“By swiftly investigating this shooting and charging those responsible, we are sending a clear message— we will not tolerate lawlessness.
Anyone who threatens our police officers, threatens the safety of all of us. Our police officers have our backs every day, and we need to have their backs too.”
“The announcement of the arrest of Tremaine Hadden for the attempted murder of Detective Richard Hershey falls on what is known to the New Jersey State Police as Survivors Day, a day in which we honor the 75 Troopers who made the ultimate sacrifice,” said Colonel Patrick J. Callahan, Superintendent of the New Jersey State Police.
“I will be forever grateful that on this Survivors Day, instead of grieving a fallen trooper, I am able to inform the public that we have apprehended a suspect who poses a grave danger to our State Troopers and society.
I commend the State Police detectives and our partners who worked tirelessly to bring those responsible to justice.”
“We will continue to pursue every lead in this brutal attack on a law enforcement officer until all who are responsible are arrested and brought to justice,” said Director Thomas Eicher of the Office of Public Integrity and Accountability. “Those who are willing to use deadly force against a police officer represent the gravest danger to public safety, and we must ensure that they are put behind bars where they cannot further threaten our officers and our communities.”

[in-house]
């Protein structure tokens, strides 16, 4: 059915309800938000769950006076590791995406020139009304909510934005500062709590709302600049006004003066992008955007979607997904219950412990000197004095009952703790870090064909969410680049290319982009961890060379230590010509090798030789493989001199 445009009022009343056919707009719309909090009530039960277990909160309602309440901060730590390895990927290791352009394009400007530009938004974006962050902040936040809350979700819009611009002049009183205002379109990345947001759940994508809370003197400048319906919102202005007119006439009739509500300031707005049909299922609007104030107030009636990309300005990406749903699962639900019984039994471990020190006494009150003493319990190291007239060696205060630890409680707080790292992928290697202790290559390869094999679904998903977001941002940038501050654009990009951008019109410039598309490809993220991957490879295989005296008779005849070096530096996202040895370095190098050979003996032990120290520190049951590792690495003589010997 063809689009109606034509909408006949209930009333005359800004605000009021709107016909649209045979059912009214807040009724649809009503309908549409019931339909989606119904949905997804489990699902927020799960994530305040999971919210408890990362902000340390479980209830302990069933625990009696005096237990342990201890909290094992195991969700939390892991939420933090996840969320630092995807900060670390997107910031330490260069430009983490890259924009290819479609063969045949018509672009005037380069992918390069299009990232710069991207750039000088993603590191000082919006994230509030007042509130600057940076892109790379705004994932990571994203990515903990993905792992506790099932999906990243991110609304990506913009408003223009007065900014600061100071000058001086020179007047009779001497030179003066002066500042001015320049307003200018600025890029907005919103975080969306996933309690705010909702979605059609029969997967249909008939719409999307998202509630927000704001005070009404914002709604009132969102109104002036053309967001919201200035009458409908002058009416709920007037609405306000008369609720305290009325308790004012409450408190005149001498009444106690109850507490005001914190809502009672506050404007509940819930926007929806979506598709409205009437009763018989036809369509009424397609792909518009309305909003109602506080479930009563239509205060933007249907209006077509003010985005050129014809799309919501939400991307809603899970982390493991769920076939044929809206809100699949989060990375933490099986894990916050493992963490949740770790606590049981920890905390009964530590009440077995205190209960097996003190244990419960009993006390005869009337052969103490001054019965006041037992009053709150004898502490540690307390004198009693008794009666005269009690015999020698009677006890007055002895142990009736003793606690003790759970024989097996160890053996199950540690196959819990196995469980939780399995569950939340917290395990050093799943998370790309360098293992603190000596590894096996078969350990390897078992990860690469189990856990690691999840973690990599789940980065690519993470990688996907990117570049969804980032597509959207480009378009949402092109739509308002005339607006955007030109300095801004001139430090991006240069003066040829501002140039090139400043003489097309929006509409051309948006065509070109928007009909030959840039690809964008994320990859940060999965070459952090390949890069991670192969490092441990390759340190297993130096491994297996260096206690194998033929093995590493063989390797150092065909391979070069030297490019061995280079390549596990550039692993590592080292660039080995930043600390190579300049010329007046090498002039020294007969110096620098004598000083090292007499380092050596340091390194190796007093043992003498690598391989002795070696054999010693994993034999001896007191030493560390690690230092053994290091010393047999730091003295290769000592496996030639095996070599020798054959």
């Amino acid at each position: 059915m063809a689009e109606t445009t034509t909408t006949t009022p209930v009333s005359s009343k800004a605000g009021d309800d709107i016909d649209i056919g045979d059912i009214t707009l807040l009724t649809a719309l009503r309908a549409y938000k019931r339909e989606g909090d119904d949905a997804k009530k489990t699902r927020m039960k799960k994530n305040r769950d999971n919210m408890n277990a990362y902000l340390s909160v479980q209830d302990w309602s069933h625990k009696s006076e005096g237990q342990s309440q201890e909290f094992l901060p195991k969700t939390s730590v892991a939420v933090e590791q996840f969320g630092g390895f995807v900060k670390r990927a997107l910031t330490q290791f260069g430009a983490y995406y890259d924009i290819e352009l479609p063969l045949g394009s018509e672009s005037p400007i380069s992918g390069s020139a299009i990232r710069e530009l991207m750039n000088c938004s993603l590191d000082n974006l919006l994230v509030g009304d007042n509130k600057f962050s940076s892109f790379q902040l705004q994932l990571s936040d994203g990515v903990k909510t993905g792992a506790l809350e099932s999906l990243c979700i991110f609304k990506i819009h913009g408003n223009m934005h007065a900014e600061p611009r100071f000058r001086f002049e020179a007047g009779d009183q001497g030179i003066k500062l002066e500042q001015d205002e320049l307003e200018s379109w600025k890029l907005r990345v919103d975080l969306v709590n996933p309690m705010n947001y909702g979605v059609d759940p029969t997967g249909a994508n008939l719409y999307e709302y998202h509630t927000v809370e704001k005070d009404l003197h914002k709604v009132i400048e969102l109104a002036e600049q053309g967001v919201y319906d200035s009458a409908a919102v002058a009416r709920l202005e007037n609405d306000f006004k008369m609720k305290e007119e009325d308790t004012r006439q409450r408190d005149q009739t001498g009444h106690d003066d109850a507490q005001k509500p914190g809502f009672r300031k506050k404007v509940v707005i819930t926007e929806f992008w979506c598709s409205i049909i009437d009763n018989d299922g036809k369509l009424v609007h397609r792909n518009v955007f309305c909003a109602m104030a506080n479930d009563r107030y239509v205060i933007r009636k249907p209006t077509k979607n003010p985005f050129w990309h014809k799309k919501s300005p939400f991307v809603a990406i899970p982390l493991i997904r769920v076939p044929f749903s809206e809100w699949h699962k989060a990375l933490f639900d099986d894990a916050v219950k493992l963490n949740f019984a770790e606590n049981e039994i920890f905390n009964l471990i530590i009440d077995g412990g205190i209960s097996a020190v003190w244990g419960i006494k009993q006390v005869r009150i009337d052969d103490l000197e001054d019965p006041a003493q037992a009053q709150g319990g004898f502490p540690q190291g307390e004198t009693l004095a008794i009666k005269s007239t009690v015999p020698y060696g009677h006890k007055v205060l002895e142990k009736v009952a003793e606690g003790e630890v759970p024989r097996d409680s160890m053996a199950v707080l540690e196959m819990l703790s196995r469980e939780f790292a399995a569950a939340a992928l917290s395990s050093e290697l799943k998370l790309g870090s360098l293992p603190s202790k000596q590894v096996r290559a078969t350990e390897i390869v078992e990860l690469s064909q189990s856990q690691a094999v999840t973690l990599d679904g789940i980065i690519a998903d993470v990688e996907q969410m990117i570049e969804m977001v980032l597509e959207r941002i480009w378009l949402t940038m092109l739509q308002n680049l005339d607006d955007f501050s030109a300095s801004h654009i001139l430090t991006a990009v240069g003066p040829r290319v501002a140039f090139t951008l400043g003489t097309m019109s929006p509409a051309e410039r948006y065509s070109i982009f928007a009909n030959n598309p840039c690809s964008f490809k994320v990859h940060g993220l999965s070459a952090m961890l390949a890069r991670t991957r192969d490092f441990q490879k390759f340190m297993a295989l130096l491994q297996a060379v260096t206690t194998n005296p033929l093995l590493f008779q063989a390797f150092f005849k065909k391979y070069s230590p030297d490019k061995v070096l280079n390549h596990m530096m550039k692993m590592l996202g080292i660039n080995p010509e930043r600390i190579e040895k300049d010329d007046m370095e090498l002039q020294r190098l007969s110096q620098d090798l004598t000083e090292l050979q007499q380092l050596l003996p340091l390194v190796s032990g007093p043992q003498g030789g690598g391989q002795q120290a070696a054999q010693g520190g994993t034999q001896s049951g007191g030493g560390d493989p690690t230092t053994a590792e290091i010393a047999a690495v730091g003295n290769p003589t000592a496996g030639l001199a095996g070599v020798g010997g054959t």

Detective Hershey returned fire with his service weapon during the shooting and the suspects fled the scene. Following the shooting, Detective Hershey was transported to Cooper University Hospital in Camden, where he underwent surgery. He is recovering in the hospital and is in stable condition.
One of the members of the caravan, who is not charged in this case, was also injured during the gunfire.
She suffered a wound to her leg, was treated at the hospital, and was later released.
The home invasion took place at approximately 6:15 p.m. on April 25 in the Harding Woods mobile home park. Five women – later identified as Jazmin Valentin, 32, Yomari Lazu, 43, Iramari Lazu, 22, and Mayra Roblero, 52, all of Bridgeton, and Maria Betancourt, 39, of Vineland – allegedly forced entry into the home of a woman who lived in the mobile home park, assaulted her, and stole her iPhone.